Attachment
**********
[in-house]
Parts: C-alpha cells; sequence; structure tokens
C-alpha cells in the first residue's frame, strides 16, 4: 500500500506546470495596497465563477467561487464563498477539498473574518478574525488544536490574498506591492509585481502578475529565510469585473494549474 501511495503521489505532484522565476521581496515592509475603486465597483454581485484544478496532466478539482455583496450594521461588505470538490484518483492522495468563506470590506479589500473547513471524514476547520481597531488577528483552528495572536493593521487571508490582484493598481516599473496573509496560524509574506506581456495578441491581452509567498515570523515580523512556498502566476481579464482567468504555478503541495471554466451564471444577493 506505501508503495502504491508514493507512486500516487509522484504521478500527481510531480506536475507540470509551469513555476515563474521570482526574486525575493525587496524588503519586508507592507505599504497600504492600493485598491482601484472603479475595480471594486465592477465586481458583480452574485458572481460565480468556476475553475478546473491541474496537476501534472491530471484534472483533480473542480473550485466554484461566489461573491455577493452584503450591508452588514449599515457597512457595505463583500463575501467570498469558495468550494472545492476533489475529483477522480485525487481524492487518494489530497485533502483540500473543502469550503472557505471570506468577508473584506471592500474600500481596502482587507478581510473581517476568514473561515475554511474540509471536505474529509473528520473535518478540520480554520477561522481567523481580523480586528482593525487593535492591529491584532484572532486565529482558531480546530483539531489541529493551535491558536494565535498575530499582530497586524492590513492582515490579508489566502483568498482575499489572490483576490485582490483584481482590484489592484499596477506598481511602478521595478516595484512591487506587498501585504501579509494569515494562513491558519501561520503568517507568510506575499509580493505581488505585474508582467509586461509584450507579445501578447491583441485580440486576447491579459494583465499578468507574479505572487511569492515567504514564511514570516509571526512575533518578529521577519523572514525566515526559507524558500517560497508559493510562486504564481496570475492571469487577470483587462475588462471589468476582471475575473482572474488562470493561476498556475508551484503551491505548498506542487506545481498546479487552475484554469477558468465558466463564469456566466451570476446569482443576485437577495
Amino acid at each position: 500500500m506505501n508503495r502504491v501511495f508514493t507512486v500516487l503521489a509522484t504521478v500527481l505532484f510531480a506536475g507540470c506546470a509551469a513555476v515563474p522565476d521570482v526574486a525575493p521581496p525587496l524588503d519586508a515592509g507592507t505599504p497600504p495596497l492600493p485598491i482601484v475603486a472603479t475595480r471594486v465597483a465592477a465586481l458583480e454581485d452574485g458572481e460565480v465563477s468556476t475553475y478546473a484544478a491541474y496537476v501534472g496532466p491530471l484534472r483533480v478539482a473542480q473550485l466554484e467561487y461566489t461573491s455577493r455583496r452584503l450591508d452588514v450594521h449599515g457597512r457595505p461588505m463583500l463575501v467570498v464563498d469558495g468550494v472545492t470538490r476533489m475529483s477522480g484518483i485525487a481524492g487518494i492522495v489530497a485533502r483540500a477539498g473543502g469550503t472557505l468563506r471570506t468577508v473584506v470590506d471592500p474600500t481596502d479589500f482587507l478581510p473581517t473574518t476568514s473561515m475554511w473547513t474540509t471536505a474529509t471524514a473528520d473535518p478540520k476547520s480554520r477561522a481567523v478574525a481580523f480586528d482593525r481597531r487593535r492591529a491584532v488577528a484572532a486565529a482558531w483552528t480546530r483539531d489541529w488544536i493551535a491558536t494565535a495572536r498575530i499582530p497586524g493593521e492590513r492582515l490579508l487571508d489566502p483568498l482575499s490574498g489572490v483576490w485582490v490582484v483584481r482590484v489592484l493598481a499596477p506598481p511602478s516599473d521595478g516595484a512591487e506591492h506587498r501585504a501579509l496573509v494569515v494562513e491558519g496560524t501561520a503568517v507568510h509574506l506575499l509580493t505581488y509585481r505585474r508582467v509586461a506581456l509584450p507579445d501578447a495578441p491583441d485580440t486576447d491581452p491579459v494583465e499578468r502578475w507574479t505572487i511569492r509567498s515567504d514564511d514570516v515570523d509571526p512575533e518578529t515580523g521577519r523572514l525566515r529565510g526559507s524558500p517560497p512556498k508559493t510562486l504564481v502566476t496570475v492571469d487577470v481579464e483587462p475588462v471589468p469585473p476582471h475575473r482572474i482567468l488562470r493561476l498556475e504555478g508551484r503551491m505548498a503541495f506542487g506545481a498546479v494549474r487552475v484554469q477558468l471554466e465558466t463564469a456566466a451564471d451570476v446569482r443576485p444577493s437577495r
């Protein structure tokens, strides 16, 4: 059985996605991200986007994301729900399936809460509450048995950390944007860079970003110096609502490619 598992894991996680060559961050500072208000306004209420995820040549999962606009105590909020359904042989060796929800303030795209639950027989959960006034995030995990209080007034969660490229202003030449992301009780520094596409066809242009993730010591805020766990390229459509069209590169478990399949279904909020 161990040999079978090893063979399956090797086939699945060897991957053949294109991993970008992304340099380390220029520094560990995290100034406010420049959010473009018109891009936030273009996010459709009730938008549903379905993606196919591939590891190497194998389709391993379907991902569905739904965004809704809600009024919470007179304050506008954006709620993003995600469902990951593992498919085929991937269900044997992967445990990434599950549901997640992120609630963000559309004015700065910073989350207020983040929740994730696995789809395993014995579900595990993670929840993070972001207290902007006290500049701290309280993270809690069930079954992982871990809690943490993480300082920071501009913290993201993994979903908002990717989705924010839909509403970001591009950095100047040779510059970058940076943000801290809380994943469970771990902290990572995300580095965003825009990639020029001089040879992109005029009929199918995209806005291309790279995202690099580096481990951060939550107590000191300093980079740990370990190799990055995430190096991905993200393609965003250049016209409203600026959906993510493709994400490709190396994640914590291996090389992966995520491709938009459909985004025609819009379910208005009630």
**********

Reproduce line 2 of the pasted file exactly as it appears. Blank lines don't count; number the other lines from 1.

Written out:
Parts: C-alpha cells; sequence; structure tokens